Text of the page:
"Get ready Russia, because they will be coming, nice and new and “smart!”" Mr. Trump tweeted.
On Capitol Hill, Defense Secretary James Mattis sidestepped any details of possible plans, as he was asked about Syria repeatedly at a House hearing.
"I do not want to discuss the current situation, because I owe confidentiality to our allies," Mattis said, as the Pentagon chief acknowledged the difficulty in dealing not only with Syria, but Russia as well.
"On a strategic level, it's how do we keep this from escalating out of control," Mattis said. "If you get my drift on that."
On Monday, the President vowed that military decisions on a Syria strike would be made within 24 to 48 hours, as the White House scrapped his planned trip to South America next week to allow him to deal with the Syrian crisis.
That was followed by yesterday's tweet about missiles and Russia.
Democrats in Congress said the tweets demonstrated the Trump Administration wasn't ready for prime time, as Sen. Robert Menendez (D-NJ) called Mr. Trump the "Commander-in-Chaos."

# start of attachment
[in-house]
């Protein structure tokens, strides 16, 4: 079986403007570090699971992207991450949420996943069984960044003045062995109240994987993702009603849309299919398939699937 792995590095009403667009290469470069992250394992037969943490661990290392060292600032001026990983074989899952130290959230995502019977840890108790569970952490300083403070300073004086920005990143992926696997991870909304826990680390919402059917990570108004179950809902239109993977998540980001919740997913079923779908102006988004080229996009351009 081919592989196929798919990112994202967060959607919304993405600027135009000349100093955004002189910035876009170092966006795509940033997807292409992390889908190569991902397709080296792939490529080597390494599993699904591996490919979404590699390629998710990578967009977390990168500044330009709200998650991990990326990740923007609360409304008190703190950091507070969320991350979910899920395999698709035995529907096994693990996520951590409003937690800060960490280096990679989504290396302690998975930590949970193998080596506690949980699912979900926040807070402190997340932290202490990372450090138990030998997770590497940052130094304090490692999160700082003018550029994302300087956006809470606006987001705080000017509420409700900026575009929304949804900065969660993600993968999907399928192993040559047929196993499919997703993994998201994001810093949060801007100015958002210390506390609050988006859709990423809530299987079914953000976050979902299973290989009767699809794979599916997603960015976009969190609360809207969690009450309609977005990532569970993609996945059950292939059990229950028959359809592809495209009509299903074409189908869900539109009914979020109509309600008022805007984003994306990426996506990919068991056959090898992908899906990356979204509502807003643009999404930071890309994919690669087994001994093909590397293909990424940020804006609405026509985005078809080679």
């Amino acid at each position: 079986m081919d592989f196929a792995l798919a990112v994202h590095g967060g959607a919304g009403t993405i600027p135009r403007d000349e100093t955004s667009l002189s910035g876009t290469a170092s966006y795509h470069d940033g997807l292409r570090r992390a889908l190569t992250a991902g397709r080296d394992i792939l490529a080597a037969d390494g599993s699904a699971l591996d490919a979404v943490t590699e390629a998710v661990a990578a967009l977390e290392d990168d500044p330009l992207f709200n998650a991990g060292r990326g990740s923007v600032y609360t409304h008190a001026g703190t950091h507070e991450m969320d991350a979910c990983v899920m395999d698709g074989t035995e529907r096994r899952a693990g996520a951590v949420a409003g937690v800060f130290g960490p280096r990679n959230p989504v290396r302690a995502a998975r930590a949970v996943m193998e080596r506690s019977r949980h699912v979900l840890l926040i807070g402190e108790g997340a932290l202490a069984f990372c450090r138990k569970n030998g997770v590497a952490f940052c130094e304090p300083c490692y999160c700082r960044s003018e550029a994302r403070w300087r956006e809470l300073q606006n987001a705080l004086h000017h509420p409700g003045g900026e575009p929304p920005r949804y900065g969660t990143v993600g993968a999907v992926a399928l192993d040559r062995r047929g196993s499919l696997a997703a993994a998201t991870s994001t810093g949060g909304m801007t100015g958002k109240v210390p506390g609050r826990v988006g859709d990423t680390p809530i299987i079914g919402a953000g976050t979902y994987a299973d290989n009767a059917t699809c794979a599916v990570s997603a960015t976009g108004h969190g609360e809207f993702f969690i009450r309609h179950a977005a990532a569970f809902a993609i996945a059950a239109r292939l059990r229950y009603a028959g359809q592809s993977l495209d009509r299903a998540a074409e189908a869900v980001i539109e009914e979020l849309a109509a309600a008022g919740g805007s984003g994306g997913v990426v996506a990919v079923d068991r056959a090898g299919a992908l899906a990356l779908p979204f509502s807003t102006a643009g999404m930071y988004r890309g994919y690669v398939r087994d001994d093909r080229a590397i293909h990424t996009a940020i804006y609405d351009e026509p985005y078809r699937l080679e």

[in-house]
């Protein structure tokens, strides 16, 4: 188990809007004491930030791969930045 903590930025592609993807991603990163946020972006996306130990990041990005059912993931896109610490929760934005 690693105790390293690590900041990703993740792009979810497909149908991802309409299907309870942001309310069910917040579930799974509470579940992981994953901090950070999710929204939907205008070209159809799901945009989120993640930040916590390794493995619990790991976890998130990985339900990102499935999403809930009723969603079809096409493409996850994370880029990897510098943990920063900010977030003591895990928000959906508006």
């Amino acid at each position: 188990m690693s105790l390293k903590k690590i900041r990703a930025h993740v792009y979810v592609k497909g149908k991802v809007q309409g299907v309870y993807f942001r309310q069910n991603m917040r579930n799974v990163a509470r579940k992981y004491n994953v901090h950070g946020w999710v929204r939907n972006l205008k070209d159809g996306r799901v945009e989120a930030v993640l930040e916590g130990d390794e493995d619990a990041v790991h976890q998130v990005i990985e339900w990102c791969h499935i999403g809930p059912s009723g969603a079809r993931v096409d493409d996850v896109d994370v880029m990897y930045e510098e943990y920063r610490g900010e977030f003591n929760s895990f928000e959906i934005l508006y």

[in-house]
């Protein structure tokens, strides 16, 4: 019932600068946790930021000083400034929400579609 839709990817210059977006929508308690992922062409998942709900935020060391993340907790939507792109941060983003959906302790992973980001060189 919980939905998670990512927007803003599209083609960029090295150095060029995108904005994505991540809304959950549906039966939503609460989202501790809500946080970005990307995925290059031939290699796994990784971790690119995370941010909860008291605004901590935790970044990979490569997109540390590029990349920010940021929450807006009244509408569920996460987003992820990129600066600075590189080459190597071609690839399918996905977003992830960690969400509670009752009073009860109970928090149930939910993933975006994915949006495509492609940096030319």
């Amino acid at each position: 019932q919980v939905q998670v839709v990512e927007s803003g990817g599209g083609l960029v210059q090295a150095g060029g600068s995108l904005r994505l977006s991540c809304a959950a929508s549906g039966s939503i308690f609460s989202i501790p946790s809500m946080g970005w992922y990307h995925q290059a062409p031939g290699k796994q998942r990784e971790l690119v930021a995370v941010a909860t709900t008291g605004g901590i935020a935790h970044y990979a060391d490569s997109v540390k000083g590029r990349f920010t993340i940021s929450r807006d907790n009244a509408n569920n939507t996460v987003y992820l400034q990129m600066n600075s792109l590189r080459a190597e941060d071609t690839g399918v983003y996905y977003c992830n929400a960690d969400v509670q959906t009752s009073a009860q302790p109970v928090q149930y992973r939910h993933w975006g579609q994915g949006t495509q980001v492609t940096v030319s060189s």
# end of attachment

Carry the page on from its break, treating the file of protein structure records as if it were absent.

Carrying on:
"This is the most solemn and serious decision a President must make, and it’s never been done in such a disorganized and juvenile manner," said Sen. Brian Schatz (D-HI).
There were also a few voices in both parties who called on the President to get the permission of Congress before launching any strike.
"We can’t bomb our way to peace," said Rep. Barbara Lee (D-CA).
"I again implore President Trump to consult with Congress before engaging our armed forces," said Sen. Mike Lee (R-UT).
Those two Lees are not related - and are on opposite sides of the political spectrum - but they represent a small slice of the House and Senate who feel Congress is too often left out of decisions on using U.S. military force.